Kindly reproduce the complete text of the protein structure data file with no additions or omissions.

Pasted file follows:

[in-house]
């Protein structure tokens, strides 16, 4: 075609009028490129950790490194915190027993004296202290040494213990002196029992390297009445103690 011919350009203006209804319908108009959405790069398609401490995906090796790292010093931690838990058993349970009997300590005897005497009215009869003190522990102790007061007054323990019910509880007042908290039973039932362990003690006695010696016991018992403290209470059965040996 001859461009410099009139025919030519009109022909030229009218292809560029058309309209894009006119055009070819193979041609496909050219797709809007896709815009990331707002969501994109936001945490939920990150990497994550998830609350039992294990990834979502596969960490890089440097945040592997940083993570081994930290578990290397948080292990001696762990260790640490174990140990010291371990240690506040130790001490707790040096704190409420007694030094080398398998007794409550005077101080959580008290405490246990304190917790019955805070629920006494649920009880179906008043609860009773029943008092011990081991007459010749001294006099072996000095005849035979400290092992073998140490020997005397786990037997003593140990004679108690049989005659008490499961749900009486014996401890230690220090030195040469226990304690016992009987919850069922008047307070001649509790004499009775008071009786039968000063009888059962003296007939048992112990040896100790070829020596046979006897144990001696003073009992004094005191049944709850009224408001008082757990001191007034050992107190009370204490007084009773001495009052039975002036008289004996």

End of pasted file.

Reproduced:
[in-house]
């Protein structure tokens, strides 16, 4: 075609009028490129950790490194915190027993004296202290040494213990002196029992390297009445103690 011919350009203006209804319908108009959405790069398609401490995906090796790292010093931690838990058993349970009997300590005897005497009215009869003190522990102790007061007054323990019910509880007042908290039973039932362990003690006695010696016991018992403290209470059965040996 001859461009410099009139025919030519009109022909030229009218292809560029058309309209894009006119055009070819193979041609496909050219797709809007896709815009990331707002969501994109936001945490939920990150990497994550998830609350039992294990990834979502596969960490890089440097945040592997940083993570081994930290578990290397948080292990001696762990260790640490174990140990010291371990240690506040130790001490707790040096704190409420007694030094080398398998007794409550005077101080959580008290405490246990304190917790019955805070629920006494649920009880179906008043609860009773029943008092011990081991007459010749001294006099072996000095005849035979400290092992073998140490020997005397786990037997003593140990004679108690049989005659008490499961749900009486014996401890230690220090030195040469226990304690016992009987919850069922008047307070001649509790004499009775008071009786039968000063009888059962003296007939048992112990040896100790070829020596046979006897144990001696003073009992004094005191049944709850009224408001008082757990001191007034050992107190009370204490007084009773001495009052039975002036008289004996």